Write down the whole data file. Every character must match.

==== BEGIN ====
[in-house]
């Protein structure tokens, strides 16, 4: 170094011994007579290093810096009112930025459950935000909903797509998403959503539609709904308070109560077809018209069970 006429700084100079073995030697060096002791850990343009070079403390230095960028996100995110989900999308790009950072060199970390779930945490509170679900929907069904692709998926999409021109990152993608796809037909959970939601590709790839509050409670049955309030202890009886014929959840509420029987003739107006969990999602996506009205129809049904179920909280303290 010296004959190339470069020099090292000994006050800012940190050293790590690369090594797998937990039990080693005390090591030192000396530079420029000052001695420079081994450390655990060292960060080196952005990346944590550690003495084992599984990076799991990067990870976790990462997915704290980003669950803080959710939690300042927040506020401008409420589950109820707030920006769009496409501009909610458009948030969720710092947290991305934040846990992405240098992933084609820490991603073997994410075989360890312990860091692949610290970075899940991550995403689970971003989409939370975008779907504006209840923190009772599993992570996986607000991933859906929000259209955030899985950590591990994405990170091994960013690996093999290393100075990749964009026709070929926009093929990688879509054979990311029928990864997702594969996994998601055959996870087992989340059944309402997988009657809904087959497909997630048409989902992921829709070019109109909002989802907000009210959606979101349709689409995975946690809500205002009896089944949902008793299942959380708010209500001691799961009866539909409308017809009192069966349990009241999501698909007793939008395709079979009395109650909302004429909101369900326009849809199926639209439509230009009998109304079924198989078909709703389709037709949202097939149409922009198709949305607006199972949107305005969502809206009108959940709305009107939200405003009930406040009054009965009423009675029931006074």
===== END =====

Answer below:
[in-house]
């Protein structure tokens, strides 16, 4: 170094011994007579290093810096009112930025459950935000909903797509998403959503539609709904308070109560077809018209069970 006429700084100079073995030697060096002791850990343009070079403390230095960028996100995110989900999308790009950072060199970390779930945490509170679900929907069904692709998926999409021109990152993608796809037909959970939601590709790839509050409670049955309030202890009886014929959840509420029987003739107006969990999602996506009205129809049904179920909280303290 010296004959190339470069020099090292000994006050800012940190050293790590690369090594797998937990039990080693005390090591030192000396530079420029000052001695420079081994450390655990060292960060080196952005990346944590550690003495084992599984990076799991990067990870976790990462997915704290980003669950803080959710939690300042927040506020401008409420589950109820707030920006769009496409501009909610458009948030969720710092947290991305934040846990992405240098992933084609820490991603073997994410075989360890312990860091692949610290970075899940991550995403689970971003989409939370975008779907504006209840923190009772599993992570996986607000991933859906929000259209955030899985950590591990994405990170091994960013690996093999290393100075990749964009026709070929926009093929990688879509054979990311029928990864997702594969996994998601055959996870087992989340059944309402997988009657809904087959497909997630048409989902992921829709070019109109909002989802907000009210959606979101349709689409995975946690809500205002009896089944949902008793299942959380708010209500001691799961009866539909409308017809009192069966349990009241999501698909007793939008395709079979009395109650909302004429909101369900326009849809199926639209439509230009009998109304079924198989078909709703389709037709949202097939149409922009198709949305607006199972949107305005969502809206009108959940709305009107939200405003009930406040009054009965009423009675029931006074």